Abstract: The technical process of digitizing analogue data into digital bit-streams and the associated socio-technical processes of digitalisation has yet to fully reveal their disruptive potentials – yet researchers and practitioners alike must comprehend these phenomena. Digitalization removes tight couplings between an informational object and associated technologies for storage, processing, and distribution. Vinyl records physically capture sound waves; the turntable enables the processing of the captured sound; and a global network of organisations manages the distribution of records. MP3 files, on the other hand; can be stored on a range of media; processed by turntables, iPods, mobile phones, and laptops; and are distributed in P2P networks, through the iTunes store, and by traditional retail distribution. While the first wave of digitalization merely trotted along previous paths and the music industry, for example, benefitting greatly financially from distributing digital music on CDs, subsequent radical innovations such as Napster, iPods, Last.fm, and Spotify, has shaken the power relationships between new and old organisations.
Digital innovation brings a number of research themes to the foreground and the aim of this talk is to discuss a couple of these themes as a way of stimulating the debate on how research can provide useful insights. Firstly, digitalization is at the core related to the development of, engagement with, and control over digital infrastructures. These can assume a variety of forms from semi-open platforms to open global infrastructures. The interrelationships between stakeholders must be understood in terms of paradoxical relationships of collaboration, mutual interdependencies and conflict – tussles. Digital infrastructures are essentially relational entities where development signals a paradoxical relationship between both stability and change, and between control and generativity. Change is facilitated by stability, which in turn hinders change. Digital infrastructures critically rely on control mechanisms and increasing control can both stimulate and dampen generativity. The talk will discuss issues of digital infrastructure change and -control through examples, and the presentation draws upon current research on mobile platform innovation conducted at LSE’s unit for the study of digital infrastructure innovation (digitalinfrastructures.org)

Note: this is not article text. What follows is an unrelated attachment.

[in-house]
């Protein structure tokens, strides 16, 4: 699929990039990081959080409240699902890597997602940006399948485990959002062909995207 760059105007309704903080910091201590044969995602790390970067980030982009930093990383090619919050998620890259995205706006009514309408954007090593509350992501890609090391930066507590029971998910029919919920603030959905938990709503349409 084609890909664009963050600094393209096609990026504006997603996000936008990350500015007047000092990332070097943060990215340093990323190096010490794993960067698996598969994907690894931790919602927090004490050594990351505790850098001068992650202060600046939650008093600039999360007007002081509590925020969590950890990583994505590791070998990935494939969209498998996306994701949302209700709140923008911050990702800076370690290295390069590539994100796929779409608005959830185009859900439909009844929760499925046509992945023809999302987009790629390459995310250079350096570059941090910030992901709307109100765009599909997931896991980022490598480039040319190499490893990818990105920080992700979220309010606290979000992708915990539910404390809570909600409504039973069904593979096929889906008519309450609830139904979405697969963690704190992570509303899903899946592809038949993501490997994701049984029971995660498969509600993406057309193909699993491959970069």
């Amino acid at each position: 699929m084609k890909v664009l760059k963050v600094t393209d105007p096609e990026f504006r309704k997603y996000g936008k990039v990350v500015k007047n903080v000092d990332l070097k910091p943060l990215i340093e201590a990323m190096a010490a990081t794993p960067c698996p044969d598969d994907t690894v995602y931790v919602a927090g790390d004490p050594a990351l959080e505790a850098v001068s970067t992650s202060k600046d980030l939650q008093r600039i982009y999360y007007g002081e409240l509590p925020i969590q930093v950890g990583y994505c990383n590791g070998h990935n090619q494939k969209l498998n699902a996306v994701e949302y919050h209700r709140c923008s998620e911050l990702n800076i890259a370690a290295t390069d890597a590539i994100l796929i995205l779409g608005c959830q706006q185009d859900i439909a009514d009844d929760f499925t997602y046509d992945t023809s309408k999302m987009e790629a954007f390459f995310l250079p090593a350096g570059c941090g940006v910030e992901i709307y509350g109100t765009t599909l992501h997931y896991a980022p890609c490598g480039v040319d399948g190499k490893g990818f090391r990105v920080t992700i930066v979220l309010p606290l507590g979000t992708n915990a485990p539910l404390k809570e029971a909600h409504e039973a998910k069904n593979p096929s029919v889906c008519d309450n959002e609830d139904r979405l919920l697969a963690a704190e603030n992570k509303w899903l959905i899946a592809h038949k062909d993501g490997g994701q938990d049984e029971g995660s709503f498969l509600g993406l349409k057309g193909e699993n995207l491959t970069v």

Dr Carsten Sørensen (www.carstensorensen.com) is a leading authority on mobile information technology innovation and has the past decade studied; enterprise mobility, mobile platforms, organisational information services, and digital infrastructure innovation. Carsten lectures Information Systems and Innovation in Department of Management at The London School of Economics and Political Science, United Kingdom. He holds a BSc. in mathematics, an MSc in computer science and a Ph.D. in information systems from Aalborg University, Denmark. Carsten has since 1986 studied how ICT shapes and is shaped by emerging working practices and organizational forms. In 2001 he founded the mobility@lse (mobility.lse.ac.uk) research unit, which aims at drawing together academics with an interest in the profound changes to society, organisations and individuals from mobile, pervasive and ubiquitous information technology. He has since 2008 studied digital infrastructure innovation in large research projects. Carsten has international project experience from 1990 and extensive EU research project experience from 1992. He is a Senior Editor for The Information Systems Journal, and Associate Editor of Journal of the AIS and The e-Service Journal. Carsten is on the editorial board for Information and Organization and a member of the Advisory Board for Scandinavian Journal of Information Systems. He is an Academic Advisor for The Institute for Innovation & Information Productivity and a member of Future Foundation Global Network of Experts. Carsten also served as a member of the Advisory Board for the iSociety project at The Work Foundation. Carsten is actively engaged with executive education and has consulted for a range of organisations, for example; Microsoft, Google, Orange, PA Consulting Group, IMF, Steria, CSC, The Mobile Virtual Centre of Excellence, 3 UK, Skype, AXA, Carphone Warehouse, CA, and The Danish Ministry of Science – to name a few.